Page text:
Regarding the excellent critique by Michael S. Kimmel in his review (March 27) of Thomas Moore's two books, "Care of the Soul" and "Soul Mates"; If several years in a monastery qualifies anyone to be a theologian, it accounts for Moore's skimming the surface with his observations about soul values, characteristics and desires.
In downgrading the use of the mind and the intellect, Moore is denying one of the greatest gifts possessed by man. Not that mind alone can move us forward but a spirit of inquiry and a willingness to entertain other concepts may lead us into the promised land.
Advancement of civilization comes only from a renewed search for better understanding and that creativity and productivity that derives from a rigorous application, testing and experiencing of what we believe about ourselves as living souls.
EUGENE J. DEAN, SANTA MONICA
Where anything resembling a pattern, a commonality within the soul of humankind, is thought possible, men like sociology professor Michael S. Kimmel put their faith in government instead. According to Kimmel, Moore's ideas about the importance of our relationship to others, if accepted, would depoliticize every day life, which Kimmel says means destruction of "the vision of politics as the promise of collective action to transform the world."
Since he is quick to mention the evils of Reaganomics and the backwardness of conservatism, it is plain that, for Kimmel, collective action means giving power to a few people in government with the appropriate moral outlook who know what's best for everyone and who can then change the world.
A philosophy that says the soul thrives on connection, that the soul needs other people, could upset this grand plan. What if we started caring for one another? An impossibility, says the professor, nothing more than a nostalgic longing for the mythic past, a sop for the downwardly mobile.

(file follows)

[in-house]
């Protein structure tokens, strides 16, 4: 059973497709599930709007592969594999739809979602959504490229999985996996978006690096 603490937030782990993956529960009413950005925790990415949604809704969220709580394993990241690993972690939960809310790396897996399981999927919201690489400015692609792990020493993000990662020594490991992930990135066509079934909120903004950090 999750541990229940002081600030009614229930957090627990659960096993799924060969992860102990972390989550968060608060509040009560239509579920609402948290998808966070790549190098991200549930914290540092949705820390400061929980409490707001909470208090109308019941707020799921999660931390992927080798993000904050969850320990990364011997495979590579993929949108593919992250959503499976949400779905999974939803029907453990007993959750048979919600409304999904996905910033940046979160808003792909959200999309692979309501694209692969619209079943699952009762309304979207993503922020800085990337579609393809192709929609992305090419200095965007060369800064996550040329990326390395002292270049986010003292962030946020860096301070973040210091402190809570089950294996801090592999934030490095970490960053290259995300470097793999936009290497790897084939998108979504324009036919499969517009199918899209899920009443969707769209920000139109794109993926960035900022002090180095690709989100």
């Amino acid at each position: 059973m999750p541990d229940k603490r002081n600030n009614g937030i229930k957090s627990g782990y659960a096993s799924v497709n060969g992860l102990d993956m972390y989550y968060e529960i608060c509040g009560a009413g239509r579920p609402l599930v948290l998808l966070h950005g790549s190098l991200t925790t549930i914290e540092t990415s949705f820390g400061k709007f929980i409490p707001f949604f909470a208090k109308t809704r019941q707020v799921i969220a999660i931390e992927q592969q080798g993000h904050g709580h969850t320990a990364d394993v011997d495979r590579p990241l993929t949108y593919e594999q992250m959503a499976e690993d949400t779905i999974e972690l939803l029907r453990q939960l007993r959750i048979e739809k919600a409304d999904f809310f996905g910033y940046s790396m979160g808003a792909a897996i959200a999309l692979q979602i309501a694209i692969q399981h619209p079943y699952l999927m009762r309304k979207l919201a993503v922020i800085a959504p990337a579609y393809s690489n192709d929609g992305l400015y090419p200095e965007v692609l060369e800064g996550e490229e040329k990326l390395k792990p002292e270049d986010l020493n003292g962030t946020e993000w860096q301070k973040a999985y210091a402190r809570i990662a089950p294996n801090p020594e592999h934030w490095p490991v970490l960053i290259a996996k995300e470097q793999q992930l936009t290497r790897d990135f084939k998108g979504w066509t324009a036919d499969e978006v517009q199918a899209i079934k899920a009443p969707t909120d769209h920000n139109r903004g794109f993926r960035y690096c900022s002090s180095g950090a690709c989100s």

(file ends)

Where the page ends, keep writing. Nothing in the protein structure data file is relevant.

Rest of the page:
But still, there is a small window into Kimmel's heart. Although he is committed to the view that all of us are separate, and thus in need of a unifying collective action, he talks about the hard work of psychoanalysis "that some of us believe is necessary to clear away the layers of defensive armor." I take it that he is aware that the unconscious part of us is at least similar if not actually connected.
Kimmel says the downwardly mobile seek solace "because the rewards of wealth and power are no longer available" and didn't work anyway. Where has he learned this crippled view of life? Who has given him the platform from which to preach it? Today, people pay him and others of like mind to define reality, but who will pay them tomorrow?
MARGARET MORELL, BUENA PARK
Kimmel was informative in "Soul Man", until he concluded that Moore "wants us to feel good, not do good." But Moore knows that good feelings can make for good actions. Witness his deed as an author.
Kimmel's is the same argument that asserts that a belief in the unity of things make us amoral or indiscriminate. Or that meditation is stupor. Or that home is not the real world. Actually, wakefulness and activity follow from rest. And life at home echoes abroad. Understanding empowers the individual, which is hardly without social consequence. Kimmel's is a purely intellectual reading. He mistakes the sign for the road, a classic symptom of lack of soul.
THOMAS M. CUSHING, AVALON
Something obviously happened to Kimmel on the way to his Ph.D. in sociology: He lost the ability to recognize the soul, in the analysis of the work. Often happens to the over-educated, formalized intellectuals, the very point Moore is addressing in "Care of the Soul" 's section of "Ideas With Soul"!
MARY ANN GILMOUR, WHITTIER